A rubric basically consists of a vertically organized list of specific criteria on which an organization, department or even area will be assessed. Horizontally, the specific quality standards are provided that will be used to assess the entity. These quality standards may detail what needs to be observed, demonstrated, done in order to be at a certain assessment level. Often these are descriptive in nature, but they could even include quantitative criteria. One university puts it as follows: “a rubric can be useful when you find yourself making the same comments again and again and when students repeatedly ask you about the requirements”. Just think how often this happens within your deployment…
The quality standards for each criterion are split into several levels of achievement indicated by a number (level or step 1, 2, 3, etc.), a letter (A, B, C, etc.) or a descriptive name. I often find that they are not so far off from Dreyfus’ five-stage model of skill acquisition, i.e., (1) novice, (2) advanced beginner, (3) competent, (4) proficient and (5) expert but then applied to organizations. This then often leads to qualifications such as (1) not applied, (2) partial or launched, (3) systematic or in deployment, (4) mature and successful, (5) excellent and sustainable.
More than with a checklist, a rubric helps the assessor to provide useful feedback to the organization being assessed. In that way, instead of just checking off the boxes, a rubric helps the assessor in filling in his or her coaching role and to actually help the organization to progress. A rubric helps making feedback more clear, detailed and also useful, as it improves the identification and communication of gaps to be closed — and therefore the required actions — to get to the next level. It also helps sites or areas that are still in the beginning of their Lean journey to stay motivated compared to a one-dimensional checklist that will punish them and paint them blood-red. Not the type of effect you want, particularly not in the beginning of your Lean journey.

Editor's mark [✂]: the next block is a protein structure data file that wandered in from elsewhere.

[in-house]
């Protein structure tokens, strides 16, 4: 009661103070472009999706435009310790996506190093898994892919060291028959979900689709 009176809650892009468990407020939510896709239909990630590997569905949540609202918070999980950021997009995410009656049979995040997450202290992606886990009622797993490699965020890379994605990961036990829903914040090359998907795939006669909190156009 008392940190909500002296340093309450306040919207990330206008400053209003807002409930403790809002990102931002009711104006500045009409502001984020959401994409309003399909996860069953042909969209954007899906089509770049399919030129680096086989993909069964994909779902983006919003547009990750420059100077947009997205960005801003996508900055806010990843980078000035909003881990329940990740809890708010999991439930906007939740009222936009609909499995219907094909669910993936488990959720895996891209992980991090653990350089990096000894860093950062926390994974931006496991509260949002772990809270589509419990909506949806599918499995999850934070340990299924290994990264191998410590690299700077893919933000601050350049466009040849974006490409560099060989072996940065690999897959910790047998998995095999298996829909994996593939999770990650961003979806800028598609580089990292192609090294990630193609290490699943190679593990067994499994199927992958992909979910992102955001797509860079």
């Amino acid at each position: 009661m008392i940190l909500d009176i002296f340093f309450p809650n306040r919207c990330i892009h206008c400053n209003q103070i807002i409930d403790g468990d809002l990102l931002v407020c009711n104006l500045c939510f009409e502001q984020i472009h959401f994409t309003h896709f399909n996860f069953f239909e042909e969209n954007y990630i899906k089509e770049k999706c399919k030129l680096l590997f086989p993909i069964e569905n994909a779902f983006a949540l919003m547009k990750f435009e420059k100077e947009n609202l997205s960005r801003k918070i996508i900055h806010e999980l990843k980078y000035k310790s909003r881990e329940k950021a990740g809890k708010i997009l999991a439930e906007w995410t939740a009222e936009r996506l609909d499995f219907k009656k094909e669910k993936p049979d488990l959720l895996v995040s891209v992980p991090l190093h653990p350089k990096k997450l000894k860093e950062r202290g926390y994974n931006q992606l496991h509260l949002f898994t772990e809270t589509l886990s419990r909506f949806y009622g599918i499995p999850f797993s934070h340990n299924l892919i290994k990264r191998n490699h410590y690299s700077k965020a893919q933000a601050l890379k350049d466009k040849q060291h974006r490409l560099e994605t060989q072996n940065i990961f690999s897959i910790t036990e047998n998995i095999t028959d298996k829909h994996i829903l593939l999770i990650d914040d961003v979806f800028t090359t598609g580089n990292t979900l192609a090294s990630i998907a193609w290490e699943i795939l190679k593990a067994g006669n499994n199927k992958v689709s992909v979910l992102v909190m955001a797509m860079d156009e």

But rubrics require careful preparation. And they can only be created in parallel or after standards have been defined as they are the mirror of those same standards. It requires a clear and detailed vision, not only of the ideal state, but also of subsequent target states on the road to the ideal state. And knowing that standards evolve, rubrics evolve as well. So take care to not blindly copy general Lean assessments that are on the web or available from consultants or even from other companies. They may provide initial ideas and they can serve as examples, but in the end it is up to you to make your own system work for you!